Treating Code as an Essay

This was a chapter from the book Beautiful Code. I am doing some random sampling of various chapters. Some notes from this chapter on Treating Code As An Essay by Yukihiro Matsumoto, designer of Ruby programming language.

These are quotes from the chapter. I formatted them a bit.

Lightweight Languages are not lightweight in the sense of ease of implementation, but they are called lightweight because of their intention to lighten the workload of the programmer.

Brevity is one element that helps make code beautiful. As Paul Graham says, “Succinctness is power.” In the vocabulary of programming, brevity is a virtue.

Brevity can also mean the elimination of redundancy. Redundancy is defined as the duplication of information.

In order to eliminate redundancy, we follow the DRY principle: Don’t Repeat Yourself. The concept of DRY is the antithesis of copy-and-paste coding.

Simplicity is the next element of beautiful code. We often feel beauty in simple code.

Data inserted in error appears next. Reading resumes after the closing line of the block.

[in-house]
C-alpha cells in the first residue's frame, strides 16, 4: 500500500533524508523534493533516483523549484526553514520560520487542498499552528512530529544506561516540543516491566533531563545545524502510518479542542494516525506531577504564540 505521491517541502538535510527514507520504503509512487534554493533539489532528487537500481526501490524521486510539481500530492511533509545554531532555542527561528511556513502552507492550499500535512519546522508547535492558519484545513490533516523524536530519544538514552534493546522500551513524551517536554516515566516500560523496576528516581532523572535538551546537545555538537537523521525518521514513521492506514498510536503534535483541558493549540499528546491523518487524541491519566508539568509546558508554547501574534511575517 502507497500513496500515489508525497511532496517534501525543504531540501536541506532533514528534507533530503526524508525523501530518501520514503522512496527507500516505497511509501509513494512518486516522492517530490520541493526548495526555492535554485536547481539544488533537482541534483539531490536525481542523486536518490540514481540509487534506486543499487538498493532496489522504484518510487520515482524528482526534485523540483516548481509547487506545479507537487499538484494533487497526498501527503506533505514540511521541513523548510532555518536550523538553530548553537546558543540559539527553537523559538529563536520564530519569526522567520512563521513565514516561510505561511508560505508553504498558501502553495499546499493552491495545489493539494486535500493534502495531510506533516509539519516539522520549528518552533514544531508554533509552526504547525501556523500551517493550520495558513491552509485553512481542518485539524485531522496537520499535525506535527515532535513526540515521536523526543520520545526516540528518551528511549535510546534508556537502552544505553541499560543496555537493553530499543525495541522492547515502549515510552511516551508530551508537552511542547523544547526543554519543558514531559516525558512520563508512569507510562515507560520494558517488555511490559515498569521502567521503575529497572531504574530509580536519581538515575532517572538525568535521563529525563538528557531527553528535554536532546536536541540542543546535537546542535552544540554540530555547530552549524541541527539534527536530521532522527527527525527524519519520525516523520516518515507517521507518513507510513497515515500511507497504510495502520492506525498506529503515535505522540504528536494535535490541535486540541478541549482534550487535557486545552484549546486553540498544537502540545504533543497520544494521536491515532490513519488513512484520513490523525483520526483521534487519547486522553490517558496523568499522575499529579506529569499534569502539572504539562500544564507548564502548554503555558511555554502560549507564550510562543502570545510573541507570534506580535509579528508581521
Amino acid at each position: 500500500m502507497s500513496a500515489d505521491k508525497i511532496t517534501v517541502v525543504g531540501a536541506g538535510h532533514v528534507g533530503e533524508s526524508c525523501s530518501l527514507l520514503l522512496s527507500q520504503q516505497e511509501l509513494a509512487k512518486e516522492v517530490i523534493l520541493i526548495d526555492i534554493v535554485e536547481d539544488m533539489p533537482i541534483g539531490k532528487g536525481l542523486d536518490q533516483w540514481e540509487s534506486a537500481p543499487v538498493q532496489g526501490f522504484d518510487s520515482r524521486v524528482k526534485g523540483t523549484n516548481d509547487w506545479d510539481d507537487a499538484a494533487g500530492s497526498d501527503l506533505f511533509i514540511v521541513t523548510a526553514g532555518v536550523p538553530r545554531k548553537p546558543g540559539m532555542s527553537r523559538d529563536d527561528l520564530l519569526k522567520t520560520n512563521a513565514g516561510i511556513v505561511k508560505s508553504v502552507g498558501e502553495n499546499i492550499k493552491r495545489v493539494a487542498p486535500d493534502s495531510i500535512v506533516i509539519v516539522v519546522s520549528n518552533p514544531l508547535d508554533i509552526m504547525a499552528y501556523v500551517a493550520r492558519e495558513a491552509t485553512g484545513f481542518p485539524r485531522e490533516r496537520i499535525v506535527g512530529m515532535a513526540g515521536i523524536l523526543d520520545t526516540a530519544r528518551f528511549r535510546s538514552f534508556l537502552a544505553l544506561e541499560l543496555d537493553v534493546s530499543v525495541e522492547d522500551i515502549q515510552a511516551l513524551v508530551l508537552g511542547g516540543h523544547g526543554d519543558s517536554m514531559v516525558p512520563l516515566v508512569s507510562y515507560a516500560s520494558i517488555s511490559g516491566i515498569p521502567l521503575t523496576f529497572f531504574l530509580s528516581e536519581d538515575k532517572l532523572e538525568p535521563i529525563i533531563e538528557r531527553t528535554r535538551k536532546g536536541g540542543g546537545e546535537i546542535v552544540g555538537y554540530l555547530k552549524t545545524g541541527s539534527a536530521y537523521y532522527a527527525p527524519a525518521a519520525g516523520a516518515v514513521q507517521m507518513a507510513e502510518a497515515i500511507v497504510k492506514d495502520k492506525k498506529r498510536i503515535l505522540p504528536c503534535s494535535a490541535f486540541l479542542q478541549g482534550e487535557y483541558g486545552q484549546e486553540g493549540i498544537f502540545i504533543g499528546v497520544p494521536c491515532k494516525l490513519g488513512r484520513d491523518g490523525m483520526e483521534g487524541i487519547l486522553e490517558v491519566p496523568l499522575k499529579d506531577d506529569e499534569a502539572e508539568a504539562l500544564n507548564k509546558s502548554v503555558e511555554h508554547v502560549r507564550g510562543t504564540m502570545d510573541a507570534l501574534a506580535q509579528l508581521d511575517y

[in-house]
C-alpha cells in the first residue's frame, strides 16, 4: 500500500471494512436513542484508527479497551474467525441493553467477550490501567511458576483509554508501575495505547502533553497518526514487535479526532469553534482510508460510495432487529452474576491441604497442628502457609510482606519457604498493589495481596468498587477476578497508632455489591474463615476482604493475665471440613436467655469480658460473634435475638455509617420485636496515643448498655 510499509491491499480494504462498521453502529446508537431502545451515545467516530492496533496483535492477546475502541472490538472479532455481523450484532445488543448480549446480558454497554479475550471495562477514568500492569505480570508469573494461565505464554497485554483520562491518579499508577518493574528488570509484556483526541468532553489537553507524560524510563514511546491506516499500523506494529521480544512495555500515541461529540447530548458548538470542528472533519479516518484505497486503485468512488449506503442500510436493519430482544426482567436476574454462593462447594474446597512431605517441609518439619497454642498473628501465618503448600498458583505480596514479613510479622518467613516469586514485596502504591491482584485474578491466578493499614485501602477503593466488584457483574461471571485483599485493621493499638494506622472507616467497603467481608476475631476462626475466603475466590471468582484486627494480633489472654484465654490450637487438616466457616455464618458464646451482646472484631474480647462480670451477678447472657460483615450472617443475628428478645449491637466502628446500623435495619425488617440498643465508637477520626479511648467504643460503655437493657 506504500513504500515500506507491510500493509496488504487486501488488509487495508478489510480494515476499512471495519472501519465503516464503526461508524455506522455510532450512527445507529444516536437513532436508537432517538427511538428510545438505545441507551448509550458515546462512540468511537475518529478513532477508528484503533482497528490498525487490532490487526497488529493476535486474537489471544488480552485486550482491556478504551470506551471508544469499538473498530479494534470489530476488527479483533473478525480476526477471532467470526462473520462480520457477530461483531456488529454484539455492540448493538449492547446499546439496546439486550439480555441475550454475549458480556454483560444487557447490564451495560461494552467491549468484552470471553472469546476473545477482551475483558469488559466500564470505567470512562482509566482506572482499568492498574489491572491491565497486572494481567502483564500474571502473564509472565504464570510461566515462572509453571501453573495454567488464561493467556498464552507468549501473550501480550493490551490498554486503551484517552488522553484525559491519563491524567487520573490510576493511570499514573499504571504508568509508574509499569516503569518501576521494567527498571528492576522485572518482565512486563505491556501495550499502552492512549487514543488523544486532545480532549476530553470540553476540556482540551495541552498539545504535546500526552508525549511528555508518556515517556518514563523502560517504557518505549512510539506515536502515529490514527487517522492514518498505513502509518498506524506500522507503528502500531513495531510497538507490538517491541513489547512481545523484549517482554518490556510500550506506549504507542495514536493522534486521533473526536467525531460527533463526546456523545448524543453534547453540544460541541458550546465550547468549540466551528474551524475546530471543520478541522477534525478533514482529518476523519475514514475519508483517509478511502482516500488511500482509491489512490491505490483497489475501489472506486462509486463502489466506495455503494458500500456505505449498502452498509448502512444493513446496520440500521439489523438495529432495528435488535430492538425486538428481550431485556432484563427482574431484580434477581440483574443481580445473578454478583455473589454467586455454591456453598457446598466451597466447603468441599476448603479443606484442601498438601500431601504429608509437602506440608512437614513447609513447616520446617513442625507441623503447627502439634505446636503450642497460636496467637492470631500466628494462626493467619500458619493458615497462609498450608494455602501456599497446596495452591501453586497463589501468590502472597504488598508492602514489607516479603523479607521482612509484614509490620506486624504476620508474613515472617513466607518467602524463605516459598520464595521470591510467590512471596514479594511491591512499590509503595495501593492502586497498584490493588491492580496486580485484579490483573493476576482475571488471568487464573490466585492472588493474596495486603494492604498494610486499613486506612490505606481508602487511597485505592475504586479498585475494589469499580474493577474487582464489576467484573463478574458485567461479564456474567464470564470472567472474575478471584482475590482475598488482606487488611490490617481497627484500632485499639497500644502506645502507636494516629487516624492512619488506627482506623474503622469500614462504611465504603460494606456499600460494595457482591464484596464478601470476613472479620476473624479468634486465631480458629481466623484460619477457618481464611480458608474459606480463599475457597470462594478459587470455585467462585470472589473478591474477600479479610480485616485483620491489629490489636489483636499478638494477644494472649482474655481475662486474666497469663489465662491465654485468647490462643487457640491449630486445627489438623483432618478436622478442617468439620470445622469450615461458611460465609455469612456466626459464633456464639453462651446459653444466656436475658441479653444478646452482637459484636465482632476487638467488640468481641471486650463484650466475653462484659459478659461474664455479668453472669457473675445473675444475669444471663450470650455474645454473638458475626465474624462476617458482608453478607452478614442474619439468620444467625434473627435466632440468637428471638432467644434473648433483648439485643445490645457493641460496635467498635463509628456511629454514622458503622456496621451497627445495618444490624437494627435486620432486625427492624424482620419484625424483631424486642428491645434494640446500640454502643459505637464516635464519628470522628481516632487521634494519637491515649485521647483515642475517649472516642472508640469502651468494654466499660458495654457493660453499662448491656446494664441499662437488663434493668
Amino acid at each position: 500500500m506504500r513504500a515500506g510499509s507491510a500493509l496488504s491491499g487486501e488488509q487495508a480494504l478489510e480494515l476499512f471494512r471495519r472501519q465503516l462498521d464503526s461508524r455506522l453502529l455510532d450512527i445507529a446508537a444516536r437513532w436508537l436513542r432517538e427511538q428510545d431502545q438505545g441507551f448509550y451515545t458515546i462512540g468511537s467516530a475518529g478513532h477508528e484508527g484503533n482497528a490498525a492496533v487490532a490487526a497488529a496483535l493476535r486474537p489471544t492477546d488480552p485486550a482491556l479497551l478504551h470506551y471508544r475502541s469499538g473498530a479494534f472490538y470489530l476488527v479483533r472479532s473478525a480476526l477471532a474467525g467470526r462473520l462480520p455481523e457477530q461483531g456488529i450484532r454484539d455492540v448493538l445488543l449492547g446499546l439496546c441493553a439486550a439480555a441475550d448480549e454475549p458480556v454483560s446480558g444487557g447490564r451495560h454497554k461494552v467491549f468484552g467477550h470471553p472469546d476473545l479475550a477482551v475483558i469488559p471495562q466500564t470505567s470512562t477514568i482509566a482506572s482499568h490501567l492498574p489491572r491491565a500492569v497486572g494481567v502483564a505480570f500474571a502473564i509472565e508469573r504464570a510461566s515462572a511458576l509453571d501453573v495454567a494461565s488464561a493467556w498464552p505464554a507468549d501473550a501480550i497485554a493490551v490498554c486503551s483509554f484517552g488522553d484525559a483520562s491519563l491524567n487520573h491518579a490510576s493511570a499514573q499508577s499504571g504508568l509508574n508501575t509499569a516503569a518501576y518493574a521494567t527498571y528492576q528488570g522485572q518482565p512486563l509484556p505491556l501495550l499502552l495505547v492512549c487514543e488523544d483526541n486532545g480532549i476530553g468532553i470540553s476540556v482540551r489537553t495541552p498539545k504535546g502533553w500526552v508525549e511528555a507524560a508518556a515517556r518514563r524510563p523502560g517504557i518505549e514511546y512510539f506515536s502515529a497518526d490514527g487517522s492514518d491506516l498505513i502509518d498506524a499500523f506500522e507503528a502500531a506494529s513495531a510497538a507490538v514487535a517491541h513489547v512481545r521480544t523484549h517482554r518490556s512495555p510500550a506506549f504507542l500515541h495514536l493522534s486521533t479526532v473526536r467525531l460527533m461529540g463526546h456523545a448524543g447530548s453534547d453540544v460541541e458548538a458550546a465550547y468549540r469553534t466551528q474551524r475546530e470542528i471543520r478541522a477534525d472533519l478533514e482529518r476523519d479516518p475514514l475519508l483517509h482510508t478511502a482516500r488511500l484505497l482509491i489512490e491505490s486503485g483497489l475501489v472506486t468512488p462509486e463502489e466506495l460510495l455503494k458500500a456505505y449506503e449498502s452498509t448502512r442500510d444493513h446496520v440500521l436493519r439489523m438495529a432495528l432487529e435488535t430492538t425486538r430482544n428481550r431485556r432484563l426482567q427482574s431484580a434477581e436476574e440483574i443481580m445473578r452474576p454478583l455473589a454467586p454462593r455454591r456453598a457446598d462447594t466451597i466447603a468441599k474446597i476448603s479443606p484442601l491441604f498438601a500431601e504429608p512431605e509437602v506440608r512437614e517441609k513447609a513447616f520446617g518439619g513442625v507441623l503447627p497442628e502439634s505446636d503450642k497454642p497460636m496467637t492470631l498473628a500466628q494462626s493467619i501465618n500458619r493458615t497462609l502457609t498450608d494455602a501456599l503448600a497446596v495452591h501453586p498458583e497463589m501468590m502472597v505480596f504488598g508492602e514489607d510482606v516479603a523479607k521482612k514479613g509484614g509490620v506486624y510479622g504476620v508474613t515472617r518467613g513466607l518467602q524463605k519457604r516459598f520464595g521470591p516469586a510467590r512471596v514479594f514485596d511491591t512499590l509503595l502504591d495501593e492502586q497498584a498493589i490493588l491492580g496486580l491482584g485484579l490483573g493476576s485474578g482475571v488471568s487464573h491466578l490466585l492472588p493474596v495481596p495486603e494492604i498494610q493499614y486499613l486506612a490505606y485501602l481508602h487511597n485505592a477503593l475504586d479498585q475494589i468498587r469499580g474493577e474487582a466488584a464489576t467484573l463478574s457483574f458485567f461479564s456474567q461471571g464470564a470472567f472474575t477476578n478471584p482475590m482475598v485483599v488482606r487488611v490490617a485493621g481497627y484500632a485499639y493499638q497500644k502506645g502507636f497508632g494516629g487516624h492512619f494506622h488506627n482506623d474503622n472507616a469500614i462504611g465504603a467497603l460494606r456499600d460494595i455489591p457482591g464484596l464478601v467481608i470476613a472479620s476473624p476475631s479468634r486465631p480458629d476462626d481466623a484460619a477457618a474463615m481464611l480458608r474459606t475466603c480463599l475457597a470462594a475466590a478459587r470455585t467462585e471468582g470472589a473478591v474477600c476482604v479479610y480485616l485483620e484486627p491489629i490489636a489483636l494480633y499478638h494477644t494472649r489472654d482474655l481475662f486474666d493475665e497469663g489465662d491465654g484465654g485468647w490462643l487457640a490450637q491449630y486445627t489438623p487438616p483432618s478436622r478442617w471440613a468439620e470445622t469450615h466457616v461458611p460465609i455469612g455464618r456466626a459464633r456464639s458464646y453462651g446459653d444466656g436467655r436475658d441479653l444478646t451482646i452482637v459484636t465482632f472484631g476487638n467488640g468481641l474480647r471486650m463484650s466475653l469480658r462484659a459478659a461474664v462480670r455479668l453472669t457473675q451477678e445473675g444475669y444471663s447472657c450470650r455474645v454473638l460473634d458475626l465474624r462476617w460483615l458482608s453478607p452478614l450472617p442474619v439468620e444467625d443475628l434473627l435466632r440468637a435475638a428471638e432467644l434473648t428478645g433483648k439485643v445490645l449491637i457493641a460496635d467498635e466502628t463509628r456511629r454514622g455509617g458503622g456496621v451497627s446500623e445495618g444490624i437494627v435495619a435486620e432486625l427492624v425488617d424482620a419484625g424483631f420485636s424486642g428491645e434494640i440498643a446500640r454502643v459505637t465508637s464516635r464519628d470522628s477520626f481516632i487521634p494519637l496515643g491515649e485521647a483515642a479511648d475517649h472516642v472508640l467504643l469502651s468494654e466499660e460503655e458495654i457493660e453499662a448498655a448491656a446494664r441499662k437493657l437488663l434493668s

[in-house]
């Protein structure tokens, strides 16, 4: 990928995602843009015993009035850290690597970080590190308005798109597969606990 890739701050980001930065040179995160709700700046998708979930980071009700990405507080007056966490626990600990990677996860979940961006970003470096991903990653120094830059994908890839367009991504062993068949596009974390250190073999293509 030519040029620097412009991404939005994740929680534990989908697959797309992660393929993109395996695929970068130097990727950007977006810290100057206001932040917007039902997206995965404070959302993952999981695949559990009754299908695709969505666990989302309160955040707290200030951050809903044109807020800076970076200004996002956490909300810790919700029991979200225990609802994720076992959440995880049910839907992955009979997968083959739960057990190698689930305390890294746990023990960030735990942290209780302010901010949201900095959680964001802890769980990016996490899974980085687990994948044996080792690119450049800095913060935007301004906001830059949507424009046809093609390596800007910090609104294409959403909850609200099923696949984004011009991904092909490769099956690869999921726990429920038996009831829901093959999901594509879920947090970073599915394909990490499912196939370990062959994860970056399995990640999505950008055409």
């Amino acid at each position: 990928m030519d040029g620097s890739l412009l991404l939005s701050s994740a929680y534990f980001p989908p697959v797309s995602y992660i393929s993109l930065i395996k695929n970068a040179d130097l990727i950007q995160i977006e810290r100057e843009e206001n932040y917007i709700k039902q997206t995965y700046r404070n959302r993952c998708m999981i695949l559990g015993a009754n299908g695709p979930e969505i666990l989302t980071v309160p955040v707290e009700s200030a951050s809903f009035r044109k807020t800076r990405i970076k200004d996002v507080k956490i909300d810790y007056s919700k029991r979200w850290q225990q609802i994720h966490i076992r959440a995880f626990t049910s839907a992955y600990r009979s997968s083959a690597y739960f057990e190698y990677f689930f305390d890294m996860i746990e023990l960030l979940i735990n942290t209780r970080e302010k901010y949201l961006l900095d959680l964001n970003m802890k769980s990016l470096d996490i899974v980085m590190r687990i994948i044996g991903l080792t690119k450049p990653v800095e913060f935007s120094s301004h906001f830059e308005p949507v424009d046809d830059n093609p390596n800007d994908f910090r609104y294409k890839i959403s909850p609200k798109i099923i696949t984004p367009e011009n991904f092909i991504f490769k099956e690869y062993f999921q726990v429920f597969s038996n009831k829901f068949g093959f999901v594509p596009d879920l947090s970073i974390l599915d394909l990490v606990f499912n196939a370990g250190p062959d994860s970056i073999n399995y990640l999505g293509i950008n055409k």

When simpler tools are used to solve a complex problem, complexity is merely shifted to the programmer.

Balance is the final element of beautiful code. So far I have talked about brevity, conservatism, simplicity, and flexibility. No element by itself will ensure a beautiful program.

This chapter is a great read, as are many others I am sampling right now.

Update: 14th Apr 08

Just found that there is a 3-part series of videos. Here is part-1.

One of the highlights at the recent SD West 2008 conference was the panel discussion on “Beautiful Code” that I had the honor of moderating.

Based on the book of the same name, the Beautiful Code the panel was made up of six of the 33 contributors to the book — Michael Feathers, Jim Kent, Christopher Seiwald, Elliotte Harold, Ron Mak, and Alberto Savoia. As I previously said, my job was to make sure the panel had plenty of bottled water.

To give you a flavor of the panel discussion, here’s a video excerpt of the event. We’ll have more clips in the near future.

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